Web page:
Almost every year since the U.S. Bureau of the Census first defined the poverty level, observers have been concerned about the accuracy of the estimated poverty level. The figure had been based on the finding that the average family in the mid-1950s spent about one-third of its income on food. That figure was multiplied by three to allow for expenditures on all other goods and services. This represented the after-tax money income of an average family relative to the amount it spent on food. Since
The Federal Earned Income Tax Credit in tax year 2003
1965 the poverty threshold has been adjusted each year only for inflation.
Since that time, living patterns have changed, and food costs have become a smaller percentage of family spending. For example, the U.S. Bureau of Labor Statistics, in its Consumer Expenditures in 2000 (Washington, DC, 2001), reported that in 2000 the average family spent 13.6 percent of its total expenditures on food, while housing accounted for about one-third (32.4 percent) of family spending. Based on these changes in buying patterns, should the amount spent on food be multiplied by a factor of seven instead of three? Or should the poverty level be based on housing or other factors? What about geographical differences in the cost of living?
The proportion of family income spent on food is not the only change in family living since the 1950s. Both parents in a family are far more likely to be working than they were a generation ago. There is also a much greater likelihood that a single parent, most likely a mother, will be heading the family. Child-care costs, which were of little concern during the 1950s, have become a major issue for working mothers and single parents at the beginning of the twenty-first century.
Critics of the current poverty calculations tend to believe that the poverty levels have been too low, since they are based on a fifty-year-old concept of American life that does not reflect today's economic and social realities. Most feel the poverty level should be raised, probably to about 130 to 150 percent of the current levels. A 1989 study prepared by the Joint Economic Committee of
Congress cited the example of a working mother with two children earning an income at the poverty level who spends $50 per week on child care and no more than 30 percent of her earnings on housing. (This is the proportion that the U.S. Department of Housing and Urban Development [HUD] has established as the basic affordability standard.) In this particular example, 30 percent of her income would equal about $226 a month for rent and utilities. Unless this woman lived in public or subsidized housing (more than two-thirds of the poor do not live in public or subsidized housing), finding an apartment for her family under this budget would be very hard. If she spent a bare minimum on food, she would have about $30 left after taxes. This $30 would have to cover medical care, clothing, personal care items, and an occasional ice cream cone for her two children.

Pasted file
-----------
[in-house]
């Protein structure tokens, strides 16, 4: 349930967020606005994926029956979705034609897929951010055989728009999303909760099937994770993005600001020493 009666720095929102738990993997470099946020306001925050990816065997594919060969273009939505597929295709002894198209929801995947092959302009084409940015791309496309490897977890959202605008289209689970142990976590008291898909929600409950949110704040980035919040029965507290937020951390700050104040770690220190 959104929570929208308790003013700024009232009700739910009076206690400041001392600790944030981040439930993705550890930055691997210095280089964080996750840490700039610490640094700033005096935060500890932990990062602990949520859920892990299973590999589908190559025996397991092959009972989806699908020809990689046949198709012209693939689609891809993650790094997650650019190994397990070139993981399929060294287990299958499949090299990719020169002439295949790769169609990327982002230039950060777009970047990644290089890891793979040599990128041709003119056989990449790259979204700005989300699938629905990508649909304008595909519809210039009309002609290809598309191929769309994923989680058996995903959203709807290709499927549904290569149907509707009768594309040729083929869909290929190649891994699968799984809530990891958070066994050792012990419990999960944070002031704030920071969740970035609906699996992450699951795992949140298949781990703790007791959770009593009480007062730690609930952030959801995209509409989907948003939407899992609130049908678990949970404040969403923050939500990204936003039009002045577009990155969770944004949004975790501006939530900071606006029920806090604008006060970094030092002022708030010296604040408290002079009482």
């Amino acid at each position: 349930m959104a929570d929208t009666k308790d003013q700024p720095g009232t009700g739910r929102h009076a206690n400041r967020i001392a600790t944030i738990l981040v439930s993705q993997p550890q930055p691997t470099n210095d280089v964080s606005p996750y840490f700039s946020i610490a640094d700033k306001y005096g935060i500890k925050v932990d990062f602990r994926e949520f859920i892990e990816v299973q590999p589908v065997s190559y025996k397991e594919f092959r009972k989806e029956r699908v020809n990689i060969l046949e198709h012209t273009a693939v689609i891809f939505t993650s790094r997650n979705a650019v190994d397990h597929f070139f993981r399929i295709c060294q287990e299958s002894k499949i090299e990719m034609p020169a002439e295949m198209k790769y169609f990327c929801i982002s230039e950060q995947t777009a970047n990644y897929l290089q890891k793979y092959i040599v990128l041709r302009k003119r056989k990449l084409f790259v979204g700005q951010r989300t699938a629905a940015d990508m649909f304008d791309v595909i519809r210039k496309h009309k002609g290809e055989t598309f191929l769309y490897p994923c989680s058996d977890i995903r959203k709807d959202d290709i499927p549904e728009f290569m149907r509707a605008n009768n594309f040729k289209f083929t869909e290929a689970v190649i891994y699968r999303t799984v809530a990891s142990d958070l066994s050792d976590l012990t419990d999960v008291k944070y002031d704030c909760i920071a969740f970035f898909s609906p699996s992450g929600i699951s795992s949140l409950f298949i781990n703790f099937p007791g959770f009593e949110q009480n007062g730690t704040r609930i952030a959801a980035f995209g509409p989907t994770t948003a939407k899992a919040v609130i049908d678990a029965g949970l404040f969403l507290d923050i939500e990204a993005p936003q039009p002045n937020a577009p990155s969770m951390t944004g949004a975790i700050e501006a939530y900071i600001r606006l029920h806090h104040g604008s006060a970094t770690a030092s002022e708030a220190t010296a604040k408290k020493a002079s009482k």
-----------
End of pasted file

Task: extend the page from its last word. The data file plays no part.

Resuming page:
Some are concerned because the poverty threshold is different for elderly and non-elderly Americans. When the poverty threshold was first established, it was thought that older people did not need as much food. Therefore, the value of their basic food needs was lower. Consequently, when this figure was multiplied by three to get the poverty rate, it was naturally lower than the rate for non-elderly people. (The U.S. government, however, uses the poverty rate for non-elderly Americans when determining the eligibility for welfare services for all people, including the elderly.) Critics point out that while the elderly might eat less than younger people, they have greater needs in other areas, which are not considered when their food needs are simply multiplied by three. Probably the most notable difference between the needs of the elderly and non-elderly is in the area of health care. The Bureau of Labor Statistics, in Consumer Expenditures in 2000, found that while the total population interviewed spent about 5.4 percent of their income on health care, those over sixty-five years of age spent 12.2 percent. These critics feel that the poverty level should be the same for everyone, no matter what their age.
A 1995 report prepared by the National Research Council's Panel on Poverty and Family Assistance raised several important issues regarding poverty thresholds or measurement of need. The panel recommended that new thresholds be developed, using consumer expenditure data to represent a budget for basic needs: food, clothing, shelter (including utilities), and a small allowance for miscellaneous needs. This budget would be adjusted to reflect the needs of different family types and geographic differences in costs. Research and discussion continue on these issues.
How Should Income Be Defined?
The Panel on Poverty and Family Assistance also recommended that family resources be redefined to reflect the net amount available to buy goods and services in that budget for basic needs. Critics have pointed out that the definition of income used to set the poverty figure is not accurate because it does not include the value of all welfare services as income. If the value of these services were counted as income, they believe the proportion of Americans considered to be living in poverty would be lower.